The Energy Recovery Council, the national trade association representing the companies and local governments engaged in the waste-to-energy (WTE) sector, is celebrating its 25th anniversary in 2016.
The organization, formed on October 28, 1991, spent a majority of its time as the Integrated Waste Services Association.
In 2008, the organization became known as the Energy Recovery Council (ERC). Waste360 recently sat down with Ted Michaels, president of the ERC based in Arlington, Va., to discuss the group’s contributions to the industry for the past 25 years and its plans for the future.
Waste360: Explain the mission of the ERC.
Ted Michaels: While our name has changed, its mission has always remained true to promoting WTE technology as an important component of community waste management systems. The broad goal of the ERC is to create an environment in which waste to energy can thrive and grow. We accomplish this through a focus on advocacy, public information and engagement, and the development and dissemination of research.
Waste360: How has the WTE industry changed and evolved over the past 25 years?
Ted Michaels: The WTE industry grew very fast in response to the energy crisis in the late seventies. The fleet of modern WTE facilities that exist today were largely built in a 20-year period from 1975 to 1995. Over the past 25 years, the WTE sector has evolved to meet difficult economic conditions in the waste and electricity markets, has dramatically reduced emissions to a fraction of what is allowable under the most stringent air standards, has deployed enhanced metal recovery technology and has worked to beneficially reuse ash, among other advances.
Over the past decade, existing facilities have constructed additional boilers and the new greenfield facility in West Palm Beach opened last year. While new units have been built, and older units have closed, the WTE sector has remained an unbelievably steady business processing right around 30 million tons of trash per year and generating more than 14 million megawatt hours of renewable electricity annually.
This is a testament to the incredible operation of today’s WTE facilities. With so much waste still being landfilled, there remains strong potential for more WTE development given the right economic conditions.
Waste360: How has the ERC changed and evolved over the past 25 years?
Ted Michaels: While ERC’s membership has grown over the years, it has always fundamentally been a public/private partnership, much like the industry itself. ERC has approximately 60 members, roughly half of which are local governments.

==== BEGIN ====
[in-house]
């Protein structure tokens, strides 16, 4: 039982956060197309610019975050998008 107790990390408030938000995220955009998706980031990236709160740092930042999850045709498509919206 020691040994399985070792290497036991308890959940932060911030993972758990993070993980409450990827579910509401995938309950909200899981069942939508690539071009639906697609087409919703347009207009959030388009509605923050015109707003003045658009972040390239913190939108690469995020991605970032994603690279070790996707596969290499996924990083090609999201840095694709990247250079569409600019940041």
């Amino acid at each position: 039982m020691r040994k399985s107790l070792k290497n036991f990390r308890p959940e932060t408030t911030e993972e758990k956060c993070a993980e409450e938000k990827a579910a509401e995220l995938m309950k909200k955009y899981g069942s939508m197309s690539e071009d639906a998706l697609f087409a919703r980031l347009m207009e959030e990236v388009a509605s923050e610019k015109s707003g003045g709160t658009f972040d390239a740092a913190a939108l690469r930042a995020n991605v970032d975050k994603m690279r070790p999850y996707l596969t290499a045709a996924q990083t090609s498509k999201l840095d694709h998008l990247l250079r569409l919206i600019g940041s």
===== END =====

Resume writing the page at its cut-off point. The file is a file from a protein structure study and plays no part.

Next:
The members consist of owners and operators of WTE facilities, energy and resource recovery developers, as well as companies and organizations that provide goods and services to the WTE sector.
Like any successful trade association, our members form the foundation of everything that we do and we are delighted by the long term support of our membership that has allowed ERC to advocate for and respond to the myriad issues we have faced over the past quarter-century.
Waste360: What are the most significant accomplishments of the ERC?
Ted Michaels: The ERC is exceptionally proud of its track record ensuring a reasonable and sensible regulatory environment for facilities. In addition, WTE was made eligible for the federal renewable energy production tax credit in 2004 and has been defined in renewable energy in more than 30 states.
We are also very proud of legislation in Maryland in 2011 which elevated WTE from a Tier 2 renewable resource to a Tier 1 resource, putting it on par with wind and other renewables. This has had a positive financial impact the price of renewable energy credits earned by Maryland WTE facilities, creating more value for the energy produced by the facilities.
Waste360: What does the future hold for the ERC?
Ted Michaels: While it is always hard to predict the future, I believe ERC will play a significant role in supporting greenhouse gas reductions. Policymakers around the world are incredibly focused on reducing GHGs and the waste sector has so much to offer with respect to reducing greenhouse gas emissions.
As policymakers at the federal, state, and local level continue to find ways to mitigate climate change, I believe they will see waste-to-energy as a powerful tool, much like they have in Europe. Eventually, we will see similar market drivers in the United States, and ERC will continue to provide support to policymakers on these key issues.